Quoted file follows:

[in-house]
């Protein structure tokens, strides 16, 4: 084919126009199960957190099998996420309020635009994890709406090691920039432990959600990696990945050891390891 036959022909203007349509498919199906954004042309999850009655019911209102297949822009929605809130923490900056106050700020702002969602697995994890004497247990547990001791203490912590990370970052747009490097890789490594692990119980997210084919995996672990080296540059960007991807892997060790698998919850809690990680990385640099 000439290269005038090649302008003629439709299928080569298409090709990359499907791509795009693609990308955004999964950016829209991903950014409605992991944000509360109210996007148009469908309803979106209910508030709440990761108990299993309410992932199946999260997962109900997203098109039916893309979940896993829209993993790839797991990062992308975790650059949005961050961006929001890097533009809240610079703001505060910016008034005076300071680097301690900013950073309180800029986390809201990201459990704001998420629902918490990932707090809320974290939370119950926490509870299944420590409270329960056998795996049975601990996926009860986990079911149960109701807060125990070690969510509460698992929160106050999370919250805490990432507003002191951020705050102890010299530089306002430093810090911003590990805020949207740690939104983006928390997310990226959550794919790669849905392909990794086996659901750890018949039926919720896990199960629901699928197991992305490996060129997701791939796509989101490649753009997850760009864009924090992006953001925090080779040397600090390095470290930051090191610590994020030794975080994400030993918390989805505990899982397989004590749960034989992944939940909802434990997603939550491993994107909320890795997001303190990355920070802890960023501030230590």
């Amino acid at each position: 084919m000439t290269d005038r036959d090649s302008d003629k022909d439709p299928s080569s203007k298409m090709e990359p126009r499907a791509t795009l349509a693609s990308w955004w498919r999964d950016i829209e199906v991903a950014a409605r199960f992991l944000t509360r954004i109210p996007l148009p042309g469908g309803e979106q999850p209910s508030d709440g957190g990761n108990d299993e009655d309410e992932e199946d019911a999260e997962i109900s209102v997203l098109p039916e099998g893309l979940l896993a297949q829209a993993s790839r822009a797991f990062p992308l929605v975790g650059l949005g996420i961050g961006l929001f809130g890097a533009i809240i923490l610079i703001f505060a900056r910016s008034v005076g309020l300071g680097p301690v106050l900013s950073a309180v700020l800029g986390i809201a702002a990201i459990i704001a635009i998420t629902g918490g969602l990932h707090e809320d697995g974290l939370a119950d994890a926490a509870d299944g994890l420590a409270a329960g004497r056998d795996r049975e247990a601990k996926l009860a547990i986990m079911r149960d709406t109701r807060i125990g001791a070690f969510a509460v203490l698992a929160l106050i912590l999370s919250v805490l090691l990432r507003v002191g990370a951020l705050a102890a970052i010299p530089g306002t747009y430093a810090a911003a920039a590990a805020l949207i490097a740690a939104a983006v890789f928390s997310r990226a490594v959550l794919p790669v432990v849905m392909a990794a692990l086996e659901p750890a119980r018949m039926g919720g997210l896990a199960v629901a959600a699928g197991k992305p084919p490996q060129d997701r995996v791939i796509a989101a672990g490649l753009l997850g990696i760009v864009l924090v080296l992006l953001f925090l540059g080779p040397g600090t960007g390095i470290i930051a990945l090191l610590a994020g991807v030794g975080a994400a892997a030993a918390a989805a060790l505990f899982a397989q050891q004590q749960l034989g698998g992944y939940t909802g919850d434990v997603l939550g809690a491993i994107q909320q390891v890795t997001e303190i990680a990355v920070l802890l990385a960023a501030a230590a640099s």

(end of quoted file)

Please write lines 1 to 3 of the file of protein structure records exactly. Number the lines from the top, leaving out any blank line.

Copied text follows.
[in-house]
């Protein structure tokens, strides 16, 4: 084919126009199960957190099998996420309020635009994890709406090691920039432990959600990696990945050891390891 036959022909203007349509498919199906954004042309999850009655019911209102297949822009929605809130923490900056106050700020702002969602697995994890004497247990547990001791203490912590990370970052747009490097890789490594692990119980997210084919995996672990080296540059960007991807892997060790698998919850809690990680990385640099 000439290269005038090649302008003629439709299928080569298409090709990359499907791509795009693609990308955004999964950016829209991903950014409605992991944000509360109210996007148009469908309803979106209910508030709440990761108990299993309410992932199946999260997962109900997203098109039916893309979940896993829209993993790839797991990062992308975790650059949005961050961006929001890097533009809240610079703001505060910016008034005076300071680097301690900013950073309180800029986390809201990201459990704001998420629902918490990932707090809320974290939370119950926490509870299944420590409270329960056998795996049975601990996926009860986990079911149960109701807060125990070690969510509460698992929160106050999370919250805490990432507003002191951020705050102890010299530089306002430093810090911003590990805020949207740690939104983006928390997310990226959550794919790669849905392909990794086996659901750890018949039926919720896990199960629901699928197991992305490996060129997701791939796509989101490649753009997850760009864009924090992006953001925090080779040397600090390095470290930051090191610590994020030794975080994400030993918390989805505990899982397989004590749960034989992944939940909802434990997603939550491993994107909320890795997001303190990355920070802890960023501030230590």
């Amino acid at each position: 084919m000439t290269d005038r036959d090649s302008d003629k022909d439709p299928s080569s203007k298409m090709e990359p126009r499907a791509t795009l349509a693609s990308w955004w498919r999964d950016i829209e199906v991903a950014a409605r199960f992991l944000t509360r954004i109210p996007l148009p042309g469908g309803e979106q999850p209910s508030d709440g957190g990761n108990d299993e009655d309410e992932e199946d019911a999260e997962i109900s209102v997203l098109p039916e099998g893309l979940l896993a297949q829209a993993s790839r822009a797991f990062p992308l929605v975790g650059l949005g996420i961050g961006l929001f809130g890097a533009i809240i923490l610079i703001f505060a900056r910016s008034v005076g309020l300071g680097p301690v106050l900013s950073a309180v700020l800029g986390i809201a702002a990201i459990i704001a635009i998420t629902g918490g969602l990932h707090e809320d697995g974290l939370a119950d994890a926490a509870d299944g994890l420590a409270a329960g004497r056998d795996r049975e247990a601990k996926l009860a547990i986990m079911r149960d709406t109701r807060i125990g001791a070690f969510a509460v203490l698992a929160l106050i912590l999370s919250v805490l090691l990432r507003v002191g990370a951020l705050a102890a970052i010299p530089g306002t747009y430093a810090a911003a920039a590990a805020l949207i490097a740690a939104a983006v890789f928390s997310r990226a490594v959550l794919p790669v432990v849905m392909a990794a692990l086996e659901p750890a119980r018949m039926g919720g997210l896990a199960v629901a959600a699928g197991k992305p084919p490996q060129d997701r995996v791939i796509a989101a672990g490649l753009l997850g990696i760009v864009l924090v080296l992006l953001f925090l540059g080779p040397g600090t960007g390095i470290i930051a990945l090191l610590a994020g991807v030794g975080a994400a892997a030993a918390a989805a060790l505990f899982a397989q050891q004590q749960l034989g698998g992944y939940t909802g919850d434990v997603l939550g809690a491993i994107q909320q390891v890795t997001e303190i990680a990355v920070l802890l990385a960023a501030a230590a640099s």